EDITOR’S NOTE: The following was written for, and used with the permission of, Liberty Institute.
Not many people look forward to going to court. From jury duty to car wrecks to business matters, resorting to a court is an unattractive proposition for anyone. And, for those called to live at peace with all men (Romans 12:18), pursuing a legal action for a Christian can seem to threaten our very sanctification.
Though God has blessed each of his creatures with the human right to religious liberty, threats to that freedom religious liberty grow daily in our country. And, often, the chief offender is the same government tasked with protecting our freedom to believe, live, and do business according to our faith. When your religious liberty is in jeopardy, should the faithful Christian resort to a legal action?
Before proceeding with a legal action, consider the following five questions:
2. Has the government exceeded its just authority?
Romans 13:1-7 makes clear that, governmental authority is limited by the God who invented the idea for human government. Our call to submit ourselves to the human government God has placed over us, does not mean we do so blindly and absolutely. We are subjects, first, to Christ and His government; we subject ourselves to human government out of reverence to Christ. (1 Peter 2)
Human government is not perfect. When human government exceeds its rightful authority, it acts unjustly. An unjust government asserts authority that it has not been given and disrupts the image of the Gospel that God has intended the picture of human government to serve.
Paul recognized this as well. In Acts 16, the city leaders of Philippi denied Paul the right of due process, a right guaranteed to him as a Roman citizen. He and Silas, were deprived of due process and summarily thrown in jail for casting a demon out of a young slave girl. God used that injustice for great good, foremost the conversion of the Philippian jailer – and his entire family!
But it is the scene the next day that is sometimes overlooked. When the Roman leaders of Philippi realized that they had deprived a Roman citizen of his right to due process, they sought to escort him out the back door to the city, hoping to avoid the penalty (which, under Roman law, was death) that would fall on them for governing unjustly.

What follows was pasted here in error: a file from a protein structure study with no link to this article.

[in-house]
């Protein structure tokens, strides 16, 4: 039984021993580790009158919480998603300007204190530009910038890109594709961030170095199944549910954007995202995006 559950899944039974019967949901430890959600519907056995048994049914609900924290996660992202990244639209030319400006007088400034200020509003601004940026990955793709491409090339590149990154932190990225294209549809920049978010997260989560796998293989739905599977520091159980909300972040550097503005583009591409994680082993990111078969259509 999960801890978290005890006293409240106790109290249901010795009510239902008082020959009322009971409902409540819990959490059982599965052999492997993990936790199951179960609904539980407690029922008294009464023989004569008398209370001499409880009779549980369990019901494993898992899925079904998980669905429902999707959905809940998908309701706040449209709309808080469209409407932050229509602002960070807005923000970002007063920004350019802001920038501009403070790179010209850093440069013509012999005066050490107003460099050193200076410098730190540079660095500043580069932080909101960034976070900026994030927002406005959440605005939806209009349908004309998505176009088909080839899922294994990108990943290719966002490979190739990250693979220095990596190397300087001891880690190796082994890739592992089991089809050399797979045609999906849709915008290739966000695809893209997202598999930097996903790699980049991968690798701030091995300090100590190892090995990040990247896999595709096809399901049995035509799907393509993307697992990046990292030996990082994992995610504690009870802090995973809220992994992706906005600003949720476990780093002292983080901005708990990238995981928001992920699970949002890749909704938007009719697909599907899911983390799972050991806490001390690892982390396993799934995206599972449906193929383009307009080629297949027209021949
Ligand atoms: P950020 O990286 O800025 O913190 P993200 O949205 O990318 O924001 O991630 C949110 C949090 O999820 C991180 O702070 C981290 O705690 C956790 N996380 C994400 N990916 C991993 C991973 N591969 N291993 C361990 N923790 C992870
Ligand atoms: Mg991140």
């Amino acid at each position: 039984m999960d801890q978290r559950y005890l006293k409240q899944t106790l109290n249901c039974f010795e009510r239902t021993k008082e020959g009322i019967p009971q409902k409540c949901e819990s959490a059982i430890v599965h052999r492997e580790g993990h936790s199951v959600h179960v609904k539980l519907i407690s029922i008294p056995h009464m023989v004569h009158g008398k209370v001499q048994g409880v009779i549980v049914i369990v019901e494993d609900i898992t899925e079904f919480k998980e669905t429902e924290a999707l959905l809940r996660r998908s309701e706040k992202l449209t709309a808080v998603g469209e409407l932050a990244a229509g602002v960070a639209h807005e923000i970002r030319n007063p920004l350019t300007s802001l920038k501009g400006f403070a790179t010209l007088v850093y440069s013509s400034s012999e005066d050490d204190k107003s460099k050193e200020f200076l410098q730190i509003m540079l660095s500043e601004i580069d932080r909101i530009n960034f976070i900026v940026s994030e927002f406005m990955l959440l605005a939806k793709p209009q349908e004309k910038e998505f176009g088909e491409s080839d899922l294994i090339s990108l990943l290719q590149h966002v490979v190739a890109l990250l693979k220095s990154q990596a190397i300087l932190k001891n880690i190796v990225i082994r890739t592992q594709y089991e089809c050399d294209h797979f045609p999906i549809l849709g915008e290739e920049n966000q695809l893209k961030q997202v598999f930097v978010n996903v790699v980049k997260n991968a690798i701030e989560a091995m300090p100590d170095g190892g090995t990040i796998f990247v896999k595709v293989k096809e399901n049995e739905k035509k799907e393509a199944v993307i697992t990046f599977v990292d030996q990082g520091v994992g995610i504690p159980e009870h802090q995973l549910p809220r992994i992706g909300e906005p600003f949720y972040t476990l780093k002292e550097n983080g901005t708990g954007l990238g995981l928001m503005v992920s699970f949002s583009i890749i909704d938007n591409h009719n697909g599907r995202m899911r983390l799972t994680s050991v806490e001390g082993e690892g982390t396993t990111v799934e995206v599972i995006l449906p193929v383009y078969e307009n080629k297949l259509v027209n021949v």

Paul would have none of it and insisted that the city leaders themselves publicly acknowledge their error and apologize. They did and, without having to resort to a lawsuit, Paul encouraged the brethren in Philippi and went on to heed the Macedonian Call.
When human government exceeds its authority, it supposes to act as a god unto itself. As faithful citizens of heaven, and America, we are to insist that government act justly and within its proper place, itself being subject to the reign of Christ.
Theologian and statesman, Abraham Kuyper once said, “The State may never become an octopus, which stifles the whole of life. It must occupy its own place, on its own root, among all the other trees of the forest, and thus it has to honour and maintain every form of life, which grows independently, in its own sacred autonomy.” (Lectures on Calvinism at 124)
Kuyper continues to explain that individual citizens are meant to remind the government of its place under a sovereign God. A government overstepping its authority damages those it is charged with governing justly and dooms itself to defeat. He warns that, “A nation, consisting of citizens whose consciences are bruised, is itself broken in its national strength.” (Id. at 141)
It falls to us as the citizens who direct our representative government to ensure that our government governs justly. When it does not, legal action may be necessary to heal the bruise inflicted upon our conscience.
. . . . continues tomorrow . . . .
Jeremy Dys is President and General Counsel of The Family Policy Counsel of West Virginia. In addition to his duties of providing strategic vision and leadership to the FPCWV, Dys is the chief lobbyist and spokesman. Dys is regularly featured in local, state, and national print, radio, and television outlets. He lives close to Charleston with his wife and growing family.
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